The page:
Bridging the Gap

What happens when indigent mental health patients are released from in-patient care? All-too-often, after being stabilized on medication and inpatient treatment, they are released with no medication, and weeks to wait for follow-on treatment.

What follows is a predictable spiral back into the darkness, culminating in another trip to the emergency room, jail, or emergency protective custody — if they’re lucky. Is there a way to prevent this cycle, to improve outcomes for the patients, and reduce the cost and stress on over-taxed emergency rooms and police departments?

A local program in Enid, Oklahoma is working to bridge the gap between inpatient and follow-on treatment. Read more at the link, or in the full text below. What are you seeing in your community?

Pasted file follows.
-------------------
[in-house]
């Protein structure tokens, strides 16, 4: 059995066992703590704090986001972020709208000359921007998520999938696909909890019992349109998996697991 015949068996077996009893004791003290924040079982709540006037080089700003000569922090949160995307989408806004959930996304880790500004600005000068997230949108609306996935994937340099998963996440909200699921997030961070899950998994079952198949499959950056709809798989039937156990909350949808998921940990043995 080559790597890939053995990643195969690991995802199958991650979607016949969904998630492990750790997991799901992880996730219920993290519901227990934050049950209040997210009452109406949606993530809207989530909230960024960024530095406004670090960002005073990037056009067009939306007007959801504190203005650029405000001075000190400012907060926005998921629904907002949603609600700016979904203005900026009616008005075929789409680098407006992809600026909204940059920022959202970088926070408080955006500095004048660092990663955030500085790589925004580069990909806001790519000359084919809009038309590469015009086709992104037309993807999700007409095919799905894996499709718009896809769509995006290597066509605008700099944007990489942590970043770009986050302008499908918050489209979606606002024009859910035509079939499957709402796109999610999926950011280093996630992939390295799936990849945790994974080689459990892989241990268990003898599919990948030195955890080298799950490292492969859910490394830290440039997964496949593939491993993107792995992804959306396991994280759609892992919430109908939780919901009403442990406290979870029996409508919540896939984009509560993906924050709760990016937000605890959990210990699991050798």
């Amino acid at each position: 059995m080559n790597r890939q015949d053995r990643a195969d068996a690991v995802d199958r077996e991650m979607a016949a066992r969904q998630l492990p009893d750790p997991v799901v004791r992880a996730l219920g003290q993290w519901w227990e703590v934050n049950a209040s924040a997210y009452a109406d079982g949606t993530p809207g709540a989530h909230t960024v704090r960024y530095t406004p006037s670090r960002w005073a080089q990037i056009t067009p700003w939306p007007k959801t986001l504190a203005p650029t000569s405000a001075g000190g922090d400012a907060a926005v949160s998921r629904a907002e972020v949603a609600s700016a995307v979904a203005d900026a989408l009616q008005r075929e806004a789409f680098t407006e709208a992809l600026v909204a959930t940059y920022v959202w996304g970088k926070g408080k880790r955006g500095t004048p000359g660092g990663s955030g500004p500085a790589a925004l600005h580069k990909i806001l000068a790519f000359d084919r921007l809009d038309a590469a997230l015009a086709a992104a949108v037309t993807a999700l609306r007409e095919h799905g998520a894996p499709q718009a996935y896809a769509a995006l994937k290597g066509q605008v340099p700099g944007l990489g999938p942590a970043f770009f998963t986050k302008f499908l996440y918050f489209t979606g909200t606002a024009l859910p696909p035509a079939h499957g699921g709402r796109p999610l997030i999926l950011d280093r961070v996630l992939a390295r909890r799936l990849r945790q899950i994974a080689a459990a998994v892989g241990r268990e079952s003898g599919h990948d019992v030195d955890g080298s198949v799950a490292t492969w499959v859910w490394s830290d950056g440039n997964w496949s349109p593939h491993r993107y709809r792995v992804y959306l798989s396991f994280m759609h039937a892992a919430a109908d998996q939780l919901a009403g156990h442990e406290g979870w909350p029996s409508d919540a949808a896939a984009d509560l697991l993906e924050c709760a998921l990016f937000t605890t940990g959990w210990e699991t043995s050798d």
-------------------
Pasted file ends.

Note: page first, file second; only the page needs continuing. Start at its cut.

More than one in five Oklahomans suffer from mental illness, and roughly one in six have no medical insurance coverage.

Those figures, provided by the Oklahoma Department of Mental Health and Substance Abuse Services (ODMHSAS) and the Oklahoma Hospital Association, respectively, underscore an ongoing effort in Enid to help mental health patients stay on their medication.

Taylor Randolph, chair of the mental health sub-committee of the Human Services Alliance (HSA) of Greater Enid, said his group has been working to bridge the gap between two levels of mental health care: emergency inpatient care and ongoing outpatient care.

“What we were seeing — it was a continuous issue that kept coming up — was people weren’t staying on their medication after they left inpatient care,” Randolph said.